Written by Tom Klaers, Clean Response
In September 2016, Greater Minneapolis BOMA brought some focus to local transportation issues with a seminar that included 3 transportation-related presentations. The first, by the Minnesota Department of Transportation, delivered information on road construction projects and new technologies that improve efficiency, and also had a few slides on the impacts of self-driving vehicles. Then the city of Minneapolis presented details of road construction and infrastructure improvements in the downtown. Lastly was a very interesting presentation by experts from the University of Minnesota’s Hubert H. Humphrey School of Public Affairs on the future of self-driving vehicles. All 3 presentations generated many questions from the audience.
Here are some highlights from each presentation.
City of Minneapolis:
U of M Hubert H. Humphrey’s School of Public Affairs
The final presentation of the seminar described the progress, future, and impacts of self-driving vehicles (SDV’s). According to the presenters, it is not a question of “if” SDV’s become mainstream, the question is “when” will they dominate our roads. Current state and federal laws don’t specifically prohibit SDV’s, which means they are probably legal. As technology improves we can expect more government policy for SDV’s. A big question to be answered is how to integrate SDV’s on to roads currently filled with nonautomated vehicles controlled by human drivers. There are 5 levels of automation for SDV’s, ranging from driver assisted, to partially automated, all the way to fully automated. The varied levels of automation complicate the integration of SDV’s to our roads.
At least 10 companies are working on SDV systems, including Ford, Apple, Mercedes Benz, and Google. There are many benefits to SDV’s, and human safety might be the biggest, as 90% of accidents are caused by human error. SDV’s can provide mobility for people who currently can’t drive. The elderly, disabled, and even children would be able to get around on their own. Our road infrastructure can be better utilized by SDV’s. Lane widths can be reduced, increasing road capacity. Traffic congestion can be reduced by better intersection and bottle neck management, smoother merging, and improved traffic flow.
There are several potential SDV ownership models. Currently, our cars are used an average of 2 hours per day, and many people already question the value of owning a car, especially with the availability of new alternatives like Cars to Go and Uber. Ownership will depend on the cost of SDV’s and the needs of the user. SDV’s could be privately owned like most cars are today. Shared vehicle models could include government owned SDV’s that are made available to the public or privately owned fleets available to rent. The economics of SDV’s will answer many of the questions they create.
There will be real estate implications to SDV’s, with new challenges and opportunities created by the technology. Transportation availability has determined where cities were established in the past, and is tied to development and real estate value. Where we live, work, and play is dependent on transportation resources. Should a shared ownership model be dominant, parking space could be reduced as much as 40%, creating new development opportunities. Traditional car dealerships would decline as new car sales decline, which could lead to redevelopment. Destinations and venues like hotels, theme parks, stadiums, and arenas would not need much, if any, parking space. Hubs for maintaining, charging, or storing vehicles not in use would be needed. Urban areas would be impacted first and to the greatest extent, though rural areas would eventually be affected as well.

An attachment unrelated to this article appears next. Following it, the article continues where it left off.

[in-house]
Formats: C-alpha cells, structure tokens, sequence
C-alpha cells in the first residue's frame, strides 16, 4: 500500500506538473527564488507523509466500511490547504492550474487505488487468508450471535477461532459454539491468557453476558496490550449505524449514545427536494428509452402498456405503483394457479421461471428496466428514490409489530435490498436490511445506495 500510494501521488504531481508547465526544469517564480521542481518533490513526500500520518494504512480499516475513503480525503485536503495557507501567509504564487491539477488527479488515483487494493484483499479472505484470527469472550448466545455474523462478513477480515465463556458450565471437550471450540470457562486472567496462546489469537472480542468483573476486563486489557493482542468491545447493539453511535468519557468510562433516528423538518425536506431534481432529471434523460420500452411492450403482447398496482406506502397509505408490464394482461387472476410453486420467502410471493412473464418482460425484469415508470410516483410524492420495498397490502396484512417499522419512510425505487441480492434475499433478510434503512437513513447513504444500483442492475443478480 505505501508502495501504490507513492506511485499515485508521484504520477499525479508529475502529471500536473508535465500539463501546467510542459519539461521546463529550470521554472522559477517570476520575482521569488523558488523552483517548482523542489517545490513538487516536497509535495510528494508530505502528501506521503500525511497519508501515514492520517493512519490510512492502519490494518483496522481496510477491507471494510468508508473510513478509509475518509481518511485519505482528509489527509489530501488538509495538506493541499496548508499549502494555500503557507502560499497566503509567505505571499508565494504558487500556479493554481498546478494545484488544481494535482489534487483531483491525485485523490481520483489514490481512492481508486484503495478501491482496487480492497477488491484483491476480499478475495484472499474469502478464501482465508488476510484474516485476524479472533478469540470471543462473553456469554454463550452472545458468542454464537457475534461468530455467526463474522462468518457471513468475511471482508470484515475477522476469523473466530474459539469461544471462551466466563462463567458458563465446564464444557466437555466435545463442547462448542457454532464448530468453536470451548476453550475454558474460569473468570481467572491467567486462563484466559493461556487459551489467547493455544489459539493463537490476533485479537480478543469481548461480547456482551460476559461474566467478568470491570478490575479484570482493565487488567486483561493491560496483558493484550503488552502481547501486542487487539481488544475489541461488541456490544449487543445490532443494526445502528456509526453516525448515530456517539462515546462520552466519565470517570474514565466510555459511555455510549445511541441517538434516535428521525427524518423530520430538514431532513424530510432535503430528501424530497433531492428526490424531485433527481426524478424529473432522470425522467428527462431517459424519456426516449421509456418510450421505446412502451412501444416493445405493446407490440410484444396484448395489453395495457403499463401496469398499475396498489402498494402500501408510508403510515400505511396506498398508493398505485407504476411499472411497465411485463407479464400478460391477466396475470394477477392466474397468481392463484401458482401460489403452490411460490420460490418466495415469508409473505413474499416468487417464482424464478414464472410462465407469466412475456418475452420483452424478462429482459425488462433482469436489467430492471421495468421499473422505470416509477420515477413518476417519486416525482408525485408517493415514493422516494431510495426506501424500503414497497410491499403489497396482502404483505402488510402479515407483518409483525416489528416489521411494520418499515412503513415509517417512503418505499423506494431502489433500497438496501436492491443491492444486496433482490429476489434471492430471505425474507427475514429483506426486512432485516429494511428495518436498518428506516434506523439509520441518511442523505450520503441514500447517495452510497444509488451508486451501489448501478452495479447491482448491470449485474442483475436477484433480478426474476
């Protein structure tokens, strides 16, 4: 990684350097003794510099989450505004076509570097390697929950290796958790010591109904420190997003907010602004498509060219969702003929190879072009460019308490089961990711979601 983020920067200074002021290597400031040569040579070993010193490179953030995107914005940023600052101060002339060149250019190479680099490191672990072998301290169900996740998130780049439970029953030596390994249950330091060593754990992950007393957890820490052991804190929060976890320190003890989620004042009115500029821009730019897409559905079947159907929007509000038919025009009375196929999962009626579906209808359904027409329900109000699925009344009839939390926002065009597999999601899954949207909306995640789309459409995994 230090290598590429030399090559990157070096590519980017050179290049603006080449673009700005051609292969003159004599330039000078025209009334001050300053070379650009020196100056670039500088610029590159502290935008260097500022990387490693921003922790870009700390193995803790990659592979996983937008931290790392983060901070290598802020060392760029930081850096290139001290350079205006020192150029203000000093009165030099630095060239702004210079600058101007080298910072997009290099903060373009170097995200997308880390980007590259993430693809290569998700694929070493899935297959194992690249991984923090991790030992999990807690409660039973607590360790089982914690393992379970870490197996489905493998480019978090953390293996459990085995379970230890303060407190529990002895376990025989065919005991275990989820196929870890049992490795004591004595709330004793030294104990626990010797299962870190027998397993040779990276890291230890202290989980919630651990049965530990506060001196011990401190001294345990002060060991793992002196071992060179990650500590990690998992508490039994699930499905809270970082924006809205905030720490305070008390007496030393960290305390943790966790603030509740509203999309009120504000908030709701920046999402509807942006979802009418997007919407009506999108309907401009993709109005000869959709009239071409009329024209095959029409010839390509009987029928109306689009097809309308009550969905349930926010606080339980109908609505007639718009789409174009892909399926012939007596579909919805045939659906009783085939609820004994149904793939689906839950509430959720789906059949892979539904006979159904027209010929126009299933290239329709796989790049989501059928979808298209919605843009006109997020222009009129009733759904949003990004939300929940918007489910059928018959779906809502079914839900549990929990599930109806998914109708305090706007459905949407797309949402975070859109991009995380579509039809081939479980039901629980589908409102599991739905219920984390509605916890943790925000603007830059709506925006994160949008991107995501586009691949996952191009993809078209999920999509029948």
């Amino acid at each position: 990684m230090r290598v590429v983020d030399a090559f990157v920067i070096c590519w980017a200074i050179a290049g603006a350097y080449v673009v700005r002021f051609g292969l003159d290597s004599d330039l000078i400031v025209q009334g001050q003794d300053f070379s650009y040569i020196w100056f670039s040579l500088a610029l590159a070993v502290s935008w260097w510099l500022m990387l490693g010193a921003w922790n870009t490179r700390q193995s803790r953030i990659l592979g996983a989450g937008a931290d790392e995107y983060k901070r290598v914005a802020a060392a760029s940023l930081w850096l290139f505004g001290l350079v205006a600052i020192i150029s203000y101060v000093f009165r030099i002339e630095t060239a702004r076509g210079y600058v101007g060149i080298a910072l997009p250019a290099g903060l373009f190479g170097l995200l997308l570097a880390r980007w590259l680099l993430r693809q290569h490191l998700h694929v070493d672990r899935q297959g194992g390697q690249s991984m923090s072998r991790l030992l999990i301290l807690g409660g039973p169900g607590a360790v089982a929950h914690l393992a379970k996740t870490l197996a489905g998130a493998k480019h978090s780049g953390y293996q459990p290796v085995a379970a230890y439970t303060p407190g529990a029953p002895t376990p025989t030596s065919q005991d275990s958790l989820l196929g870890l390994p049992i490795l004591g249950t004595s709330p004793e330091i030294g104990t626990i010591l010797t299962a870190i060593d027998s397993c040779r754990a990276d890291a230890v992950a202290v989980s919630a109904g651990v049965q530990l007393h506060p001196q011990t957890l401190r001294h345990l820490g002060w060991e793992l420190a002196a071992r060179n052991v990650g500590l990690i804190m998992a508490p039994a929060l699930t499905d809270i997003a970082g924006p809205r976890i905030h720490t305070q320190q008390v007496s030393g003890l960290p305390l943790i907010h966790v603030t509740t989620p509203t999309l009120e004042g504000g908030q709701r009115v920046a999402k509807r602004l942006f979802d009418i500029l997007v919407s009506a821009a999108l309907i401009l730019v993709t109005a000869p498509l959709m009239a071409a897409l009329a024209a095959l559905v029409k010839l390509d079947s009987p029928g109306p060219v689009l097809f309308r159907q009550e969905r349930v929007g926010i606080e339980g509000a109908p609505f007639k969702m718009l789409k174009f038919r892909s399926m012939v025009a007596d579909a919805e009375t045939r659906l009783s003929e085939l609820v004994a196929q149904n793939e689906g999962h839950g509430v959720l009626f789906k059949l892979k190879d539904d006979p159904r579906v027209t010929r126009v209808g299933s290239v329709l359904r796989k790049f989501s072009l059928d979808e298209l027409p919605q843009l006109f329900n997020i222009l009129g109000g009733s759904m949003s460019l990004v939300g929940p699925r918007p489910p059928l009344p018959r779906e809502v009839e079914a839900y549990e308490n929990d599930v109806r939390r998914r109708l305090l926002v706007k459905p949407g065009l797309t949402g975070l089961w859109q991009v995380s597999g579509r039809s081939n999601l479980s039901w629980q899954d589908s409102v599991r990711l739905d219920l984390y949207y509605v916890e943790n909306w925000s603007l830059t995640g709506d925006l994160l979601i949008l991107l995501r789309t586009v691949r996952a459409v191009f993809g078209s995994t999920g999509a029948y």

In November 2016, MNDOT held a I-94 Construction Project informational meeting, where they shared information on the scope of the project, traffic changes due to this project, and the effects on downtown Minneapolis. This presentation was hosted by BOMA Greater Minneapolis, the Downtown Council, Meet Minneapolis, and the Minneapolis Regional Chamber of Commerce.
The presentation covered:
The I-94 and 35W projects won’t just affect traffic on those roads. People may choose to take routes or go places that avoid the congestion caused by these projects, leading to a decline in revenue for downtown businesses. Employee productivity may be affected by longer commutes to and from downtown. Concerts and other events may look for venues with greater accessibility. Businesses considering moving to downtown Minneapolis may decide to wait until the projects are completed, consider another suburban location, or just choose not to move.
Traffic over the next few years will be challenging for all of us, and the combination of highway construction and downtown street improvements could make Minneapolis seem like a war zone. However, these projects have funding, and must be executed while funding is available. The good news is that once these road construction projects are completed, we can all look forward to safer roads, better commutes, easier access to mass transit, and a growing and prosperous city of Minneapolis.
More information and resources can be found at the following websites:
City of Minneapolis
City of Lakes